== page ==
Safety and Efficacy of PCI with DES vs CABG for Unprotected Left Main Coronary Artery Stenosis
- There are conflicting data regarding the benefit of percutaneous coronary intervention (PCI) with drug-eluting stents (DES) vs coronary artery bypass grafting (CABG) in patients with significant unprotected left main coronary artery (ULMCA) stenosis.
- According to this meta-analysis, CABG provided a greater efficacy profile than PCI with DES, yet there was no significant difference between CABG and PCI in terms of the primary safety endpoint.
Patients with significant unprotected left main coronary artery (ULMCA) stenosis typically undergo some type of revascularization, yet there is continuous debate as to the most appropriate, safe, and effective strategy for this patient population. The use of drug-eluting stents (DES) following percutaneous coronary intervention (PCI) has resulted in lower rates of repeat revascularization among patients with ULMCA stenosis, suggesting that PCI with DES may be the most optimal revascularization strategy. Nevertheless, there are few studies comparing PCI and DES with coronary artery bypass grafting (CABG) in regard to effectiveness and safety in ULMCA stenosis patients.
A meta-analysis by Nerlekar N et al reviewed randomized trials comparing PCI with DES and CABG, specifically examining safety and effectiveness outcomes.1 After evaluating nearly 4000 studies, researchers identified 5 randomized trials that fit their prespecified inclusion criteria. The inclusion criteria were as follows:
- Must be a fully published randomized controlled trial (RCT)
- RCT must have been involved in studying the left main coronary artery
- The study must have compared clinical outcomes between CABG and PCI using DES
Overall, a total of 4594 patients with a subset group of 2297 undergoing PCI with DES were included in this analysis. Clinical safety, as defined as the composite of all-cause death, myocardial infarction (MI), or stroke, comprised the primary endpoint.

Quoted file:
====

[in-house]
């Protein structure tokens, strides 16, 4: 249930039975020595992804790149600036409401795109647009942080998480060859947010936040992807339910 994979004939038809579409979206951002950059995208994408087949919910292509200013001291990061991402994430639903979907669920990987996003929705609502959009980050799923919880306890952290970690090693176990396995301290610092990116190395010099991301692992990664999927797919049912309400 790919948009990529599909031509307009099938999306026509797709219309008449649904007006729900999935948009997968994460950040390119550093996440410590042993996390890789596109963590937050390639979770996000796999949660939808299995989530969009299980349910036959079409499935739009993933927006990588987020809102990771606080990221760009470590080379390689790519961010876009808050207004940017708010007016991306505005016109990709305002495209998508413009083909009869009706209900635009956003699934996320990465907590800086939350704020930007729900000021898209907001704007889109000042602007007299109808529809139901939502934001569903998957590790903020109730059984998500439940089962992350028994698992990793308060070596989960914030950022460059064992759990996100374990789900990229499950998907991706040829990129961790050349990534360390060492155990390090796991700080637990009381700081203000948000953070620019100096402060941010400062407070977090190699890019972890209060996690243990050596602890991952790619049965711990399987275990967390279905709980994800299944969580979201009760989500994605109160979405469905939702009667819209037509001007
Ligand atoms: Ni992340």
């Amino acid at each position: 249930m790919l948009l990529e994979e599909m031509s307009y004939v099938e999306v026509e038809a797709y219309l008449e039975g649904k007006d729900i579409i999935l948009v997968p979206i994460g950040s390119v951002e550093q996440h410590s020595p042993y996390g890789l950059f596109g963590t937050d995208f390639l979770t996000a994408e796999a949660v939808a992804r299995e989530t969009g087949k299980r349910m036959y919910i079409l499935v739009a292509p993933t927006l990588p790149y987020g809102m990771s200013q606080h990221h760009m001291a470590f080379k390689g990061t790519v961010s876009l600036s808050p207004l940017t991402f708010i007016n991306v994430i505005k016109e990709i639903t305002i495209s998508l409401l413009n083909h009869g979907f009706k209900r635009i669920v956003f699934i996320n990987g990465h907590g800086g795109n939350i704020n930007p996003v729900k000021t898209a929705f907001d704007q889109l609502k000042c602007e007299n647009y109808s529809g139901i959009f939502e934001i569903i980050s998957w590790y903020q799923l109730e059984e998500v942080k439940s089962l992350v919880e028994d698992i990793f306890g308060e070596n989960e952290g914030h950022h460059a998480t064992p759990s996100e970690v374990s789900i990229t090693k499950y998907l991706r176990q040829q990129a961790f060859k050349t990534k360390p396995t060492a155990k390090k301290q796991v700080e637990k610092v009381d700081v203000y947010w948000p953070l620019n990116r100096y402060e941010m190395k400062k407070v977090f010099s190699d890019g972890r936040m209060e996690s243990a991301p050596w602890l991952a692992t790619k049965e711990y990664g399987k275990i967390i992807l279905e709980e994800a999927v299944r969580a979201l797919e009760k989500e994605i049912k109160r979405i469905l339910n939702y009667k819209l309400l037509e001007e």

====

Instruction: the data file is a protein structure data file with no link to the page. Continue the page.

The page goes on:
There were no differences between the revascularization strategies as they relate to all-cause mortality or MI incidence. There were significantly fewer events of repeat revascularization with CABG vs PCI (8.3% vs 14.2%). In regard to the secondary effectiveness endpoint, there was little difference between PCI and CABG at 1 year; however, PCI correlated with a greater risk of adverse events.
Researchers hypothesize that intravascular ultrasound (IVUS), used frequently during PCI in the PRECOMBAT trial, may have contributed to the reduced risk for reintervention. Previously reported effectiveness of IVUS-guided PCI in reducing repeat revascularization as well as the ability of IVUS to provide extensive evaluation of lesion severity and quantification of vessel dimensions, thus improving the chance of choosing the most appropriate treatment strategy, may explain the benefit of using IVUS prior to therapy.2
While the pooled analysis observed no significant difference between PCI with DES and CABG in low surgical risk patients, the authors suggest CABG may hold greater benefit as it was consistently associated with a lower rate of repeat revascularization in patients with ULMCA stenosis.
- Nerlekar N, Ha FJ, Verma KP, et al. Percutaneous Coronary Intervention Using Drug-Eluting Stents Versus Coronary Artery Bypass Grafting for Unprotected Left Main Coronary Artery Stenosis: A Meta-Analysis of Randomized Trials. Circ Cardiovasc Interv. 2016;9(12).
- Hong SJ, Kim BK, Shin DH, et al. Effect of Intravascular Ultrasound-Guided vs Angiography-Guided Everolimus-Eluting Stent Implantation: The IVUS-XPL Randomized Clinical Trial. JAMA. 2015;314(20):2155-2163.
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